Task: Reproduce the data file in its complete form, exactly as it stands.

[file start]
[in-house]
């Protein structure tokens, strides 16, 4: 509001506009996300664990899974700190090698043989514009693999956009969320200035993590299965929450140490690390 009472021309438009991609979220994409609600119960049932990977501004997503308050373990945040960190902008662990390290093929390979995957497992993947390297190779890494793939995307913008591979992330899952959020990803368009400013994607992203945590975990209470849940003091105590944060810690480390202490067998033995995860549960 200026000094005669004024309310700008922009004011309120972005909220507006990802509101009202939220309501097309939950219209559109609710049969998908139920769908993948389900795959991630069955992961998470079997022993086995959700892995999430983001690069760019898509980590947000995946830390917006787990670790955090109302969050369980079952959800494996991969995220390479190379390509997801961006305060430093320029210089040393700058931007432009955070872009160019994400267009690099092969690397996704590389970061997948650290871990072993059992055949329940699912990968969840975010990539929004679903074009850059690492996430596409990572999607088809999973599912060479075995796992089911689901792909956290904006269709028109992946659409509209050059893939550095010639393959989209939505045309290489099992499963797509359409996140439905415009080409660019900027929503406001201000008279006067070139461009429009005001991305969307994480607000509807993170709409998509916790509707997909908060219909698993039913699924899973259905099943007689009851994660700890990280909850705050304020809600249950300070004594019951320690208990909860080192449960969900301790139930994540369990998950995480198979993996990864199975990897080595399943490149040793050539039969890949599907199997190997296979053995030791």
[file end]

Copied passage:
[in-house]
């Protein structure tokens, strides 16, 4: 509001506009996300664990899974700190090698043989514009693999956009969320200035993590299965929450140490690390 009472021309438009991609979220994409609600119960049932990977501004997503308050373990945040960190902008662990390290093929390979995957497992993947390297190779890494793939995307913008591979992330899952959020990803368009400013994607992203945590975990209470849940003091105590944060810690480390202490067998033995995860549960 200026000094005669004024309310700008922009004011309120972005909220507006990802509101009202939220309501097309939950219209559109609710049969998908139920769908993948389900795959991630069955992961998470079997022993086995959700892995999430983001690069760019898509980590947000995946830390917006787990670790955090109302969050369980079952959800494996991969995220390479190379390509997801961006305060430093320029210089040393700058931007432009955070872009160019994400267009690099092969690397996704590389970061997948650290871990072993059992055949329940699912990968969840975010990539929004679903074009850059690492996430596409990572999607088809999973599912060479075995796992089911689901792909956290904006269709028109992946659409509209050059893939550095010639393959989209939505045309290489099992499963797509359409996140439905415009080409660019900027929503406001201000008279006067070139461009429009005001991305969307994480607000509807993170709409998509916790509707997909908060219909698993039913699924899973259905099943007689009851994660700890990280909850705050304020809600249950300070004594019951320690208990909860080192449960969900301790139930994540369990998950995480198979993996990864199975990897080595399943490149040793050539039969890949599907199997190997296979053995030791």